Report examines emissions from smallholder farming and if smallholder farming should contribute to climate change mitigation.
As countries plan and begin implementation of Nationally Determined Contributions to reduce greenhouse gas emissions, a global debate centers on how much climate change mitigation should come from smallholder farms in low-income and middle-income countries. Sonja Vermeulen and Lini Wollenberg, lead researchers from the CGIAR Research Program on Climate Change, Agriculture and Food Security (CCAFS) inform the debate in “A rough estimate of the proportion of global emissions from agriculture due to smallholders,” a CCAFS Info Note published this month.
First, researchers assessed whether smallholder farmers cause enough emissions to be considered significant emitters on a global scale. Using FAOSTAT estimates of emissions from agricultural practices and national data on the proportion of agricultural land under smallholder farming, researchers found that smallholder farmers are responsible for roughly 5% of all emissions globally, including 32% of emissions from the agriculture sector and 29% of emissions from agriculture-driven land-use change.
Vermeulen and Wollenberg recognize that the coarseness of the data and vastly varying contexts – their methods are fully described in the Info Note. In extracting data and making these estimates, they also uncovered some important trends:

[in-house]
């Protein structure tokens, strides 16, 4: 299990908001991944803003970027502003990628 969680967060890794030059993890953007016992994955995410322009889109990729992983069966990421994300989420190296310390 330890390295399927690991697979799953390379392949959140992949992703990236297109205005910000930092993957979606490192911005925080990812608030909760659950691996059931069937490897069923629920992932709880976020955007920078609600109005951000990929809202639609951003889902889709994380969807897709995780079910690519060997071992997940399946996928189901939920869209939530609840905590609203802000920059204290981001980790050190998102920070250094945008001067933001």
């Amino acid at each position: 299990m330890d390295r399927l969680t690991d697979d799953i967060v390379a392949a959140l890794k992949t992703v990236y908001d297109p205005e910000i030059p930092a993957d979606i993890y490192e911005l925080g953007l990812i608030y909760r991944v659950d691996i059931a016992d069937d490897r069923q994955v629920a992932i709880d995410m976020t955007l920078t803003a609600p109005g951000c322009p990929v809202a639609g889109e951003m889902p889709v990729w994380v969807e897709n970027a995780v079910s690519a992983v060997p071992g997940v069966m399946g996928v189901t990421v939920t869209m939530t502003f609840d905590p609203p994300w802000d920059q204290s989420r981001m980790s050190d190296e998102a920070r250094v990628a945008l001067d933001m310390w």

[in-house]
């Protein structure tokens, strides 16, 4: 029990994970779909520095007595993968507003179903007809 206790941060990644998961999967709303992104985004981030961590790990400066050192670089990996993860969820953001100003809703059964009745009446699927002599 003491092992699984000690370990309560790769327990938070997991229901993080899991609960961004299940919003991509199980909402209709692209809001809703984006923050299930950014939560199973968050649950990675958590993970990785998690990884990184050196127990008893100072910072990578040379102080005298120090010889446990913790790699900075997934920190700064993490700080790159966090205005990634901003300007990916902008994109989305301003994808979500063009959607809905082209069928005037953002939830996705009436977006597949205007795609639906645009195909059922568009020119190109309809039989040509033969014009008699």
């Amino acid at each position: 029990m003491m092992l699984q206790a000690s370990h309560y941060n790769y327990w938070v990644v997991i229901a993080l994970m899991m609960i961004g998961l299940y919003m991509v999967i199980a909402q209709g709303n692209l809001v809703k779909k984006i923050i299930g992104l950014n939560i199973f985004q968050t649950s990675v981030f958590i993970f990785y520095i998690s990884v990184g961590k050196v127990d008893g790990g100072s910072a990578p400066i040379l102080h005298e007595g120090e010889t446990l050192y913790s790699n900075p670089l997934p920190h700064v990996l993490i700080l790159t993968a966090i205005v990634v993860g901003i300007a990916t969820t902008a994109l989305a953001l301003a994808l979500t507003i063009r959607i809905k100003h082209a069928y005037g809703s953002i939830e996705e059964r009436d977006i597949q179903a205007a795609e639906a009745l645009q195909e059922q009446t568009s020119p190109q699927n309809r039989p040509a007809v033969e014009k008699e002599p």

a. Smallholder farming emissions in the agriculture sector are concentrated in Asia, mostly due to large populations, though Ethiopia and Tanzania also have high emissions.
b. While absolute emissions are highest in Asia, emissions per smallholder farm are not necessarily higher in Asia.
c. In the top 20 emitting developing countries, smallholder farming accounts for 0.8 GtCO2e per year. This is 42% of all agriculture-driven emissions associated with deforestation in those 20 countries. However, this proportion is expected to decrease.
Researchers then examined differences in emissions between smallholder farming and larger or industrial farming. They found significant variations in emissions according to practices and location, for example in how much nitrogen fertilizer is used; in upland v. irrigated rice production; and in choices made around herd management, feed quality, breed and animal health in the livestock sector. They also found that productivity and emission intensity (emissions per unit of output) – important factors for food security, livelihood and mitigation strategies – vary widely.